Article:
Some run to fight depression, some run to battle weight issues, some run to forget and some run to honor those they lost.
Likewise, every race has a bigger calling, to honor our heroes, to set the ultimate challenge and to raise money to fight an evil illness.
Super seniors headline the Virginia 24-Hour Run/Walk for Cancer
Robert White served in the 17th Airborne during World War II, has run nine marathons and jogged a 5K in Hampton earlier this month. In short, this 92-year-old marvel is accustomed to pushing himself.
Saturday, and perhaps Sunday, White embraces another challenge as he joins other “super seniors” in the 13th annual Virginia 24-Hour Run/Walk for Cancer at Hampton’s Sandy Bottom Nature Park. Read about his and other super seniors here.
Update on the SUPER SENIORS, read more about this groups accomplishments here.
Ever since I announced to my wife, family, friends and the world that I wanted to run the Grand Canyon, Rim (South Kaibab Trail) to Rim (North Kaibab Trail) to Rim (Bright Angel Trail) in one day, I’ve been asked why. Why would I want to take on such a challenging run, that isn’t even an official race. I never really had a good answer, at least not a single answer. As this day approaches I’ve tried to explain the calling the Grand Canyon has had on my running dreams.
Grand Canyon and 20 reasons why.
1. I’ve come to face I may not have the drive, genetics or time to be in a position to 1st place in my age group or win an event…..but I CAN DO EPIC. I will do epic and will live an EPIC LIFE.
2. For the wonder of it all…the Grand Canyon is one of the world’s great marvels. For one day the four of us will be part of it.
(Joshua, Myself and Eric = Logistics lead)
3. Eric and Joshua are two friends who are going with me. Since I first mentioned this adventure to Eric on a training run for the Graveyard 100, teaming up with him and then Joshua “Dewy” has been awesome. The dreaming, planning, preparation and the future success will bond us together.
4. This Grand Canyon run will help set the stage for a future race in Leadville, Colorado, the Leadville Trail 100. If I can survive Rim2Rim2Rim I’ll toss my hat into the Leadville race.
5. No run can compare, some might be longer, some might have more elevation, but none, by my standard combine both in such an epic adventure.
6. For the same reason people climb and run mountains, because its there.
7. The logistics challenge. This is not a race, it’s a self supported out and back run. That challenge calls for being self supported for 48 miles and 20,000 feet of climb/decent. Other than the pit stop at Phantom Ranch and water availability at selected spots along the trail, this run is as much about being able to support yourself as it is about the miles or location.
A friend of mine made this great video of his packing plan.
8. I’ll be honest, some of it has to do with bragging rights. When a group of runners get together, often you hear, I ran NYC, Chicago, Boston….well I ran the Grand Canyon #BOOM I say this is jest…but it will be awesome!
9. There’s only two hills…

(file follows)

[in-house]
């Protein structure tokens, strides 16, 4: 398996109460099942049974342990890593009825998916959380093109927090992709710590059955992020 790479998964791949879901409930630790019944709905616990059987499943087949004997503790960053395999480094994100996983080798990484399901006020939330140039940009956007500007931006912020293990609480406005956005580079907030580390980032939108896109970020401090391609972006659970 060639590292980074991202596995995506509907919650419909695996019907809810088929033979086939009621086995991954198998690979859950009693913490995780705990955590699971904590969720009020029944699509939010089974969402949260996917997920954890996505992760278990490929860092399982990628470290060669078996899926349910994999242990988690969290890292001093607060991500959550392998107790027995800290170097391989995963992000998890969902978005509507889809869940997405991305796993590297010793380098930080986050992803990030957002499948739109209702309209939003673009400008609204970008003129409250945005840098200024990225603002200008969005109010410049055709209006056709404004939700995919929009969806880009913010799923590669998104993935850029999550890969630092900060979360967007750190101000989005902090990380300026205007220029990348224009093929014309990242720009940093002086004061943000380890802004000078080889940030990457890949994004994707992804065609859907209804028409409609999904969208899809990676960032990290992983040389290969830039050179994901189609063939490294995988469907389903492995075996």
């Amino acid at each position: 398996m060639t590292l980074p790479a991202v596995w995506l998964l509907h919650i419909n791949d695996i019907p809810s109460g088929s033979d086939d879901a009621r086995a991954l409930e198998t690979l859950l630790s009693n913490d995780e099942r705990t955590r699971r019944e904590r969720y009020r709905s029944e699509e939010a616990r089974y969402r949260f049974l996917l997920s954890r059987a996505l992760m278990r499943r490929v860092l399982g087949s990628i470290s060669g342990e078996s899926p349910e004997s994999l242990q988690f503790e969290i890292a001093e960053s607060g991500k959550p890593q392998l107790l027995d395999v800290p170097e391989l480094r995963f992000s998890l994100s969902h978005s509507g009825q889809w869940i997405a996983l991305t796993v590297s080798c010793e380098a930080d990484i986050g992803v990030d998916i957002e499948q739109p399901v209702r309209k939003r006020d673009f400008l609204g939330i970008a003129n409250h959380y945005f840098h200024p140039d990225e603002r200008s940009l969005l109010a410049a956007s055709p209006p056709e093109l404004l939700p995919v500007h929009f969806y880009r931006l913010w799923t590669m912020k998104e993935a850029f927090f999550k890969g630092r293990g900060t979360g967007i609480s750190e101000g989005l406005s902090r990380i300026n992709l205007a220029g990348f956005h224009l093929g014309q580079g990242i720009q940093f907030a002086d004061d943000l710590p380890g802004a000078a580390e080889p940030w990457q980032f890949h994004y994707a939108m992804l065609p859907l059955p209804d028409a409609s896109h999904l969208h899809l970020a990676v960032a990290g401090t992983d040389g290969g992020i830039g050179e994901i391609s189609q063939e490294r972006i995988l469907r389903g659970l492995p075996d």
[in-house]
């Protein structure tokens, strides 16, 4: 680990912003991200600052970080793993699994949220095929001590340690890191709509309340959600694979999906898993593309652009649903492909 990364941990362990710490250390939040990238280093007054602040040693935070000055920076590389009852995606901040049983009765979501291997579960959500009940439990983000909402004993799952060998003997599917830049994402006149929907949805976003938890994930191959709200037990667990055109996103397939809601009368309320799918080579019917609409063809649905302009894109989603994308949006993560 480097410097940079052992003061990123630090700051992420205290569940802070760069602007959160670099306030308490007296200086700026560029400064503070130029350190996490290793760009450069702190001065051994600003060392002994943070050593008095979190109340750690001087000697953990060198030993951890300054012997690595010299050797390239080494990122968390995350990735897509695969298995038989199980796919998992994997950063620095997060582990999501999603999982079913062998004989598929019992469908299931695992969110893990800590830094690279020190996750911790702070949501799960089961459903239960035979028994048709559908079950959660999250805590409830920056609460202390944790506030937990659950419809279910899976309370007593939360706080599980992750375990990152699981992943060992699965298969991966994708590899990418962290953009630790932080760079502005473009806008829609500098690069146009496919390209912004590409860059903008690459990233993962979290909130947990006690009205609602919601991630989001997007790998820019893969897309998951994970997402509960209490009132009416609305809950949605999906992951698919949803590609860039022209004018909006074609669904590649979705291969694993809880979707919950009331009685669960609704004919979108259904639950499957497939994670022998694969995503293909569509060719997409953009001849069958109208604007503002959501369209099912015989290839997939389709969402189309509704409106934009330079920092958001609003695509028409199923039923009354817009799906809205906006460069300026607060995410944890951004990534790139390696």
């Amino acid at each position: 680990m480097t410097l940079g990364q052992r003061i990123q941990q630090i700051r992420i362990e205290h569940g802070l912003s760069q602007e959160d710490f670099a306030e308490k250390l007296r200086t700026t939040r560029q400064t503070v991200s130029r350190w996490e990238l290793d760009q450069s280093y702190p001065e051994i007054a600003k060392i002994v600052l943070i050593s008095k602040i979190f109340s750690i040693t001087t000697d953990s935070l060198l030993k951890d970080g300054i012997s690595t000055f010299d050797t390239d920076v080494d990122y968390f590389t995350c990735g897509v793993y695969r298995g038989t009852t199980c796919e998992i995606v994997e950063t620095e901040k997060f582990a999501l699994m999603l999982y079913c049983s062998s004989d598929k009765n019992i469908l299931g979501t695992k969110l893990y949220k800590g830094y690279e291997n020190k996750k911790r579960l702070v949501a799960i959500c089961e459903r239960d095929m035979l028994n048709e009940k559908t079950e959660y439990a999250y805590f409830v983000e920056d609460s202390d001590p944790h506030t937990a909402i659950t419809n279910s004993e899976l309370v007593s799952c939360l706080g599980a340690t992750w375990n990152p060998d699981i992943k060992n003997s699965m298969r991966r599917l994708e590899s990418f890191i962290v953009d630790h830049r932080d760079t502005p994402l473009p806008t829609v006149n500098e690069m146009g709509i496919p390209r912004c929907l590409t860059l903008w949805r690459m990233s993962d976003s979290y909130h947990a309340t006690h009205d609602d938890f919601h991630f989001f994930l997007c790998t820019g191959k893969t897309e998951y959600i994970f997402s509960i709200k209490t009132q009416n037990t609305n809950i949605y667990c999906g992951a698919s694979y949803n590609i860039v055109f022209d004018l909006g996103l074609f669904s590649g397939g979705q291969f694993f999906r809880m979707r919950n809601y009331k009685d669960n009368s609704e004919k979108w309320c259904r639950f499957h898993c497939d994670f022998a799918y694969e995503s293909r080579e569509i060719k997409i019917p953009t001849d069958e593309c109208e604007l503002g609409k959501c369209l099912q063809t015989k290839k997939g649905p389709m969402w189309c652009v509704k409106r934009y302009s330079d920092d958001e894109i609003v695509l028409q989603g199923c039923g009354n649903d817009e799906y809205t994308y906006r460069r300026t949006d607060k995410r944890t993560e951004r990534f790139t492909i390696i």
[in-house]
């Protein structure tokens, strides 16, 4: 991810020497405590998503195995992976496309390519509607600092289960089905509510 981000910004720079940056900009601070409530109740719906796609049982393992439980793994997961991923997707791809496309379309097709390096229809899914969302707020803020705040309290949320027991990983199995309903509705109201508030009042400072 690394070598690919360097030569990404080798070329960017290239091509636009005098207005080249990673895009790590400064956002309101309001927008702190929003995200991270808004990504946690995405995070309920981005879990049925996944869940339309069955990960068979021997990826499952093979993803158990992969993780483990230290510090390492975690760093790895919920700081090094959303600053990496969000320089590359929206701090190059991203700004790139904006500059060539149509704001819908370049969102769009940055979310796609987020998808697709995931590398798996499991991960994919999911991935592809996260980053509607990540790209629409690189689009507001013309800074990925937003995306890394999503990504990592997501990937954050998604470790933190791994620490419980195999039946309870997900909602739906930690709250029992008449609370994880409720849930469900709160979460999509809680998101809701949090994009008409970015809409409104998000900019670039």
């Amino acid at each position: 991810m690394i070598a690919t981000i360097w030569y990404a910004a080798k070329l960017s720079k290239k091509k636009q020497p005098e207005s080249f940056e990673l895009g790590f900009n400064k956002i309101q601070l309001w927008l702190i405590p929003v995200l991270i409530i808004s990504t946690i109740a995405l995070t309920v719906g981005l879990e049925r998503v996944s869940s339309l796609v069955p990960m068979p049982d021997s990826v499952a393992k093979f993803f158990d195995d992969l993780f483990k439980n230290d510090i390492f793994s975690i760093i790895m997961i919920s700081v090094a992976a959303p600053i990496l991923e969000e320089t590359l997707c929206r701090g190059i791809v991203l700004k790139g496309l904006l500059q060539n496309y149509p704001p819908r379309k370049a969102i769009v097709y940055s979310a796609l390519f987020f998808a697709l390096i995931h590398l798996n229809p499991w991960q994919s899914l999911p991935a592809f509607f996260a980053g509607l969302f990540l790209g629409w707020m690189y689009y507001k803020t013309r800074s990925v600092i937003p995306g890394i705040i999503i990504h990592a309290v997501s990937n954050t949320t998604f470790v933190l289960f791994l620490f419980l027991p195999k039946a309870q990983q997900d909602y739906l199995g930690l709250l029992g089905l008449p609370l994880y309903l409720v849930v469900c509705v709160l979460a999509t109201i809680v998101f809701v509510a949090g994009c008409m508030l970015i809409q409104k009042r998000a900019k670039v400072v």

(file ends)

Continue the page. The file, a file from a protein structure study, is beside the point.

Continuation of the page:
10. The idea of running something that has remained mostly unchanged for 1,000s of years.
11. For the Fun.
12. For the challenge, half and full marathons are are hard, 24 hour and 100 mile races are down right tough….but Rim 2 Rim 2 Rim may be life changing. What else can equal that?
13. Life is short and now is the time. 14. To see and be surrounded by natures color palette. Please join the Facebook group Grand Canyon R2R2R for a ton of information and documented experiences.
15. I grew up in Erie, Pa most of my early adult life, but for one summer there was a thought that we might one day move to Arizona. I remember looking at a map of the state, seeing the canyon outline and thinking, wow wouldn’t it be cool to live there.
16. During my first trip to the canyon over 20 years ago I stood on the edge wondering what it must be like to venture into the canyon and stand at the edge of the Colorado river and stare at the people on the canyon’s rim. 17. To see the Colorado river.
18. The challenge is had to match, near 48 miles with over 20,000 feet of elevation change.
19. It’s the GRAND CANYON.
20. I’ve often wondered what it must have been like for the first person who while out collecting water, hunting or trying to find a new western passage, stumbled across this natural wonder. I hope to capture some of that wonder, some of that initial excitement when I take my first strides down the South Kaibab trail headed North.
On 12 May 2016, five of us went over the edge and battled the canyon all day…it is DONE…..
Whether you run local 5 and 10ks, half marathons, full marathon or ultra distance races selecting a race to run can be an arduous process. There are many things to consider. On the line are long hours in training, miles on the body and the time away from family, and friends. Not to mention the money spent on registration fees, travel and accommodations. This investment can be money well spent or wasted depending on the outcome. Selecting a race is a major decision point on to not take lightly.
With all of that added pressure resting on your shoulders (and on your feet) is your race selection normally based on the length of the race, the location, on performance indications or on the swag and bling available for finishing?
(I love the bling)